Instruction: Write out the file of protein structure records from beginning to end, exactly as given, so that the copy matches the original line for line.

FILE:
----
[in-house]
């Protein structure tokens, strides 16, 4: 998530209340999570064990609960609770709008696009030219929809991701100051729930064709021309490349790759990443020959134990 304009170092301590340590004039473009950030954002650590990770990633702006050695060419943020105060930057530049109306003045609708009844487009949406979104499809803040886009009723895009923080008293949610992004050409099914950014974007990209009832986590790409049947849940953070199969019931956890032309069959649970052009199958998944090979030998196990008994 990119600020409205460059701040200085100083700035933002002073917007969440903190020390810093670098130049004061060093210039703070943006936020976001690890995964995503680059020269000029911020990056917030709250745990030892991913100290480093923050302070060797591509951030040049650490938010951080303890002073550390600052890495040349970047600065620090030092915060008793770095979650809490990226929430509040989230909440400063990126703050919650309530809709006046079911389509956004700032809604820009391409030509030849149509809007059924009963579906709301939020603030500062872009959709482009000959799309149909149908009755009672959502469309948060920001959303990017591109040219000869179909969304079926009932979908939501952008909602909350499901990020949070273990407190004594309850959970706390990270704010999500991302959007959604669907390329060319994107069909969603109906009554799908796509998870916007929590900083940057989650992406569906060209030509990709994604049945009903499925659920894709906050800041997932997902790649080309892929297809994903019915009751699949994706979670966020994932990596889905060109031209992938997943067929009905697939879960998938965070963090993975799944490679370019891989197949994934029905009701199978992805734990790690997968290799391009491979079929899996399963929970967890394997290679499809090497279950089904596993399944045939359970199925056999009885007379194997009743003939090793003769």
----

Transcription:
[in-house]
């Protein structure tokens, strides 16, 4: 998530209340999570064990609960609770709008696009030219929809991701100051729930064709021309490349790759990443020959134990 304009170092301590340590004039473009950030954002650590990770990633702006050695060419943020105060930057530049109306003045609708009844487009949406979104499809803040886009009723895009923080008293949610992004050409099914950014974007990209009832986590790409049947849940953070199969019931956890032309069959649970052009199958998944090979030998196990008994 990119600020409205460059701040200085100083700035933002002073917007969440903190020390810093670098130049004061060093210039703070943006936020976001690890995964995503680059020269000029911020990056917030709250745990030892991913100290480093923050302070060797591509951030040049650490938010951080303890002073550390600052890495040349970047600065620090030092915060008793770095979650809490990226929430509040989230909440400063990126703050919650309530809709006046079911389509956004700032809604820009391409030509030849149509809007059924009963579906709301939020603030500062872009959709482009000959799309149909149908009755009672959502469309948060920001959303990017591109040219000869179909969304079926009932979908939501952008909602909350499901990020949070273990407190004594309850959970706390990270704010999500991302959007959604669907390329060319994107069909969603109906009554799908796509998870916007929590900083940057989650992406569906060209030509990709994604049945009903499925659920894709906050800041997932997902790649080309892929297809994903019915009751699949994706979670966020994932990596889905060109031209992938997943067929009905697939879960998938965070963090993975799944490679370019891989197949994934029905009701199978992805734990790690997968290799391009491979079929899996399963929970967890394997290679499809090497279950089904596993399944045939359970199925056999009885007379194997009743003939090793003769």